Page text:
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Within the vast ocean of guilt that daily washes over me, the (working, how dare I?) mother of a special-needs child, floats some tiny electronic devices.
When he’s nervous, I hand him my phone. When the day has assaulted his senses for long enough, he finds the iPod. When it’s loud and scary at the amusement park in the mall, his dad sits on a ledge with him, and he loses himself in videos of trains and transformers.
I have always felt a tinge of guilt about how much time he spends looking at those little screens. When I was a kid, there was no such thing! I would have opened a book, I think to myself.
But I didn’t have autism. And until I read this post this morning by A Diary of a Mom, it didn’t occur to me to be thankful he has access to such an escape.
So now I’m adding my voice to the chorus of people who are mourning Steve Jobs today. What he did for society is great. What he did for our kids, amazing.
He’s doing well. Kindergarten, as far as we can tell, is a hit.
He’s still not potty trained, but I’m done stressing out about it. He’ll learn when he’s ready.
He’s doing so well that sometimes, like yesterday, I forget.
Last week, I had an evening event, so he went with his dad and sister to her gymnastics class. It’s loud and echoey in the warehouse/gym, something that triggers sensory fits and repetitive vocalizations.
So when they were going this week, I didn’t think to tell him in the morning that he would be staying home with me. I figured he’d prefer it.
We picked him up from school, and he was all ready to eat his dinner at gymnastics (a solution when we don’t have time to go home and eat). Problem was, we didn’t pack him anything, and time is tight on Wednesday nights. We’d have just enough time to get dropped off before they needed to head out. Definitely not enough time to pack him dinner.
It was too late.
The loudest, most explosive fit you can imagine ensued. I thought he was going to break the front car seat, he was kicking it so hard.
When we got home, instead of getting out of the van, he ran into the back seat, still sobbing uncontrollably.
I had to drag him out by his arm and carry his nearly 60 pounds of flailing flesh into the house.
I put him in our room, his time-out spot. I left, hoping a little alone time would help, but he started banging his head, kicking at the door, absolutely beside himself. He couldn’t make it stop.
I wanted to hold him, make it go away, but I know better. At times like this, I have to wait for him to come to me.
So I sat patiently on the edge of the bed. Every few minutes I asked him if he wanted to come up.
After a while, when there were pauses in the storm, he’d look at me for a moment, considering it.
Then, suddenly, he was there, next to me. He pulled up his shirt and grabbed my hand. I made little tracks on his back, my tears falling onto his smooth, white skin.
We lay there like that for a while, him adjusting when a new spot needed rubbing, me trying to wipe my face before I got him wet and muttering, “I’m sorry. I’m sorry.”
As well as things are going in so many ways, there’s always a slap in the face to remind me that it’s still here.
It’s not going anywhere.
Autism spectrum disorder, ADHD, sensory processing disorder, developmental delay, vocal and facial tics.
Scared little boy.
Teachers line the path, waving clappers. Music booms from a tiny stereo. Kids in new clothes with stiff backpacks, grins eating their faces, rush off their bus and scamper through the chaos, toward the building.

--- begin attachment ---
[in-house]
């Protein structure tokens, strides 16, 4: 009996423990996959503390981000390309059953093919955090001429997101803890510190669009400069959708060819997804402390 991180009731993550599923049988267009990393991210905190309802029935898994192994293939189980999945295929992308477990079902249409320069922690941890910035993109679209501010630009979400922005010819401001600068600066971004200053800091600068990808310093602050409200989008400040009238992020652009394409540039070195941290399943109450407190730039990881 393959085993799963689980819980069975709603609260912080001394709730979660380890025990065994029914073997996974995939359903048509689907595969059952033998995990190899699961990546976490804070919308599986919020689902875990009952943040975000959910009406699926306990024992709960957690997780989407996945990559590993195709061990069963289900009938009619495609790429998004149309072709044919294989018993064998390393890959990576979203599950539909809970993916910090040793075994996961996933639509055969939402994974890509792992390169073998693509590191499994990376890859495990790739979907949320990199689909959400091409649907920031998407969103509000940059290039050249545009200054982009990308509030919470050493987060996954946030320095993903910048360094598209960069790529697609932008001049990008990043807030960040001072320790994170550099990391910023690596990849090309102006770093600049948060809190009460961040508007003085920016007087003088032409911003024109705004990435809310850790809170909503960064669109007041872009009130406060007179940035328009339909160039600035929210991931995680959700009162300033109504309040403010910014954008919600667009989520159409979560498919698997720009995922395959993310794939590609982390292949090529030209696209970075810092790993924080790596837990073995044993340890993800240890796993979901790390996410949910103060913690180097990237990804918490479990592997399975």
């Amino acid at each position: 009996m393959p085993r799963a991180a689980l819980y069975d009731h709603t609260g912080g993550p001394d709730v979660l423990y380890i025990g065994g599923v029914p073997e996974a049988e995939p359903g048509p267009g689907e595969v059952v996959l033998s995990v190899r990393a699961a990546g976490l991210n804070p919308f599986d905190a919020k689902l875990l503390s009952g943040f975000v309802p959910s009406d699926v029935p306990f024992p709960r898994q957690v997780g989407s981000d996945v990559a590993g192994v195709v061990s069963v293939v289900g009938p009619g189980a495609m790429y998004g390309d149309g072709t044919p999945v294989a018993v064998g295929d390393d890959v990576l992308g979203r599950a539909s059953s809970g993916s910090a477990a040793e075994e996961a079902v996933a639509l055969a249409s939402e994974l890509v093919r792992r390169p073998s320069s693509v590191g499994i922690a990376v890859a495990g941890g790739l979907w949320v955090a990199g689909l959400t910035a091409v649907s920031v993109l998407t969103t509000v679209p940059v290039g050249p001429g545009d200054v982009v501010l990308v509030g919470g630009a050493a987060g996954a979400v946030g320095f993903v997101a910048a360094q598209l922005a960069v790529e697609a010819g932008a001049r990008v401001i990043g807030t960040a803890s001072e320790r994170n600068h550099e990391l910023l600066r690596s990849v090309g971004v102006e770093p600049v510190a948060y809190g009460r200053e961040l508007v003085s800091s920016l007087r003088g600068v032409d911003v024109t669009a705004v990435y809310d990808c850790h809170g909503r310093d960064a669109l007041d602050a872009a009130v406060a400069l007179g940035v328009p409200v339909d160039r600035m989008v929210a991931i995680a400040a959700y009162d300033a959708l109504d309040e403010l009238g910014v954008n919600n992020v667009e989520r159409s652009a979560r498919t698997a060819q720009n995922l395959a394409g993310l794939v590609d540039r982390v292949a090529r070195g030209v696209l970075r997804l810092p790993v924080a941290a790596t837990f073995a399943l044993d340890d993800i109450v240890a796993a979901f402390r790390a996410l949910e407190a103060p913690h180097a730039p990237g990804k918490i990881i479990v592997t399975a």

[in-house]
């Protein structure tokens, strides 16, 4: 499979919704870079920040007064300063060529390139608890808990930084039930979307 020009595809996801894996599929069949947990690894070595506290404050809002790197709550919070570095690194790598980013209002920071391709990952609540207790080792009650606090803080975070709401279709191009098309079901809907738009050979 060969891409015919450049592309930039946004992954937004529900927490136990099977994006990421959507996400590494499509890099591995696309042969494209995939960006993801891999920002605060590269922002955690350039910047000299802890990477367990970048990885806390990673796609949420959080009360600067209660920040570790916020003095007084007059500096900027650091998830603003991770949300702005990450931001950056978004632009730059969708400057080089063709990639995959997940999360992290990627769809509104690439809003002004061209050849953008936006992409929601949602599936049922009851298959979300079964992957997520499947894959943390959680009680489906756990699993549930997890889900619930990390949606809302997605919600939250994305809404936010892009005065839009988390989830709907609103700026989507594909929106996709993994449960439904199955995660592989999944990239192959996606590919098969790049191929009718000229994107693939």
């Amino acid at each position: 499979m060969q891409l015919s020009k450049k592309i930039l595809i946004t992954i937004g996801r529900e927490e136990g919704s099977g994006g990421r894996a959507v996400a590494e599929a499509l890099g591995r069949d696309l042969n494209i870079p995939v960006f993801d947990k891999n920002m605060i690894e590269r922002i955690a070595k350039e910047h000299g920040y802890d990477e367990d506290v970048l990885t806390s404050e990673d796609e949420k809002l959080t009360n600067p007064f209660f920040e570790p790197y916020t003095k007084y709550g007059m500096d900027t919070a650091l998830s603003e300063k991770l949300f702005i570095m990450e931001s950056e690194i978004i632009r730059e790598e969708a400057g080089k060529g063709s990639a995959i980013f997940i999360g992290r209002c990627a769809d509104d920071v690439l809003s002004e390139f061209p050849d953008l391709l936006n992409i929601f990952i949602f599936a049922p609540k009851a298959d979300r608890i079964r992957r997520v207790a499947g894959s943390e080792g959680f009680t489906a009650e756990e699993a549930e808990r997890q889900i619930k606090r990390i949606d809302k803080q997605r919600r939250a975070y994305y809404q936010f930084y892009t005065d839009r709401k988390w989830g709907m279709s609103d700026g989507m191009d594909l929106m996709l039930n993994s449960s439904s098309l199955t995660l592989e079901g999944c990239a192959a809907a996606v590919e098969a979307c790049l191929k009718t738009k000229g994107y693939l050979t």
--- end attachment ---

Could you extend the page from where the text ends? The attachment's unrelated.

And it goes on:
The principal sees him, the last to exit. It’s his first day as a student there, but she already knows him. His sister, a second-grader, is gently leading him toward the noise.
The principal is trying, too, but he doesn’t seem to hear her. His shiny new light-up shoes scuff the pavement.
His eyes are wide as silver dollars, and he doesn’t yet see us waiting for him at the end of the sidewalk. We knew the transition was going to be overwhelming, but he wanted to take the bus.
So we walk toward him. Hands rest softly on his back, sweeping him through the line. The teachers know. They tone down his welcome but still manage to offer a “Happy first day of school!” to his sister.
His sister, a star student, drops her things in her locker, kisses me goodbye and struts into her new classroom. Most of her friends from last year are in a different class, but she knows there are more to be made.
His classroom. A girl hugs the teacher. He stumbles in, eyes fixated on the bright blue alphabet rug.
His dad guides him toward a table where a gaggle of little boys, all a head shorter than he, my blond viking boy, are fishing rubber insects out of a clear tub.
They line them up, name them, hold them up to each other’s and growl. He stands, nakedly fearful, behind them.
I grab a two-inch specimen.
“Do you know what this is?” I ask, sing-songy, desperate to soothe him.
“It’s a fly?” he says, looking up at his dad for approval.
I do the same with a dragonfly. Both end up back on the table. He won’t join the children, who glance at him periodically, noticing his size, I’m sure, but probably also his Difference.
His dad pets the spot between his thumb and forefinger, trying to smooth out the anxiety.
“It’s time to grab a book, children! Pick one from the bin and sit down on the rug!”
He looks up at us, saucer-eyed. We smile. “Go ahead, honey. You can do it.”
And he does.
It’s finalized. Simon will attend full-day kindergarten at the school my other children attend.
He’ll have help, but he’ll be in a regular classroom. He’ll need breaks. He’ll need guidance. He’ll still need speech and occupational therapies. But for the first time, he’ll be doing something academically that my other kids did.
The first two went to the touchy-feely, granola-eating nature preschool. They went outside no matter what the weather. They were given freedom to explore their surroundings and partake in activities mostly at will. They loved it.
But it wasn’t for Simon. Early childhood special education, small classrooms and therapists were what he needed. So we did that. Though I was a bit sad that he was missing out on such a special experience, he didn’t seem to know or care.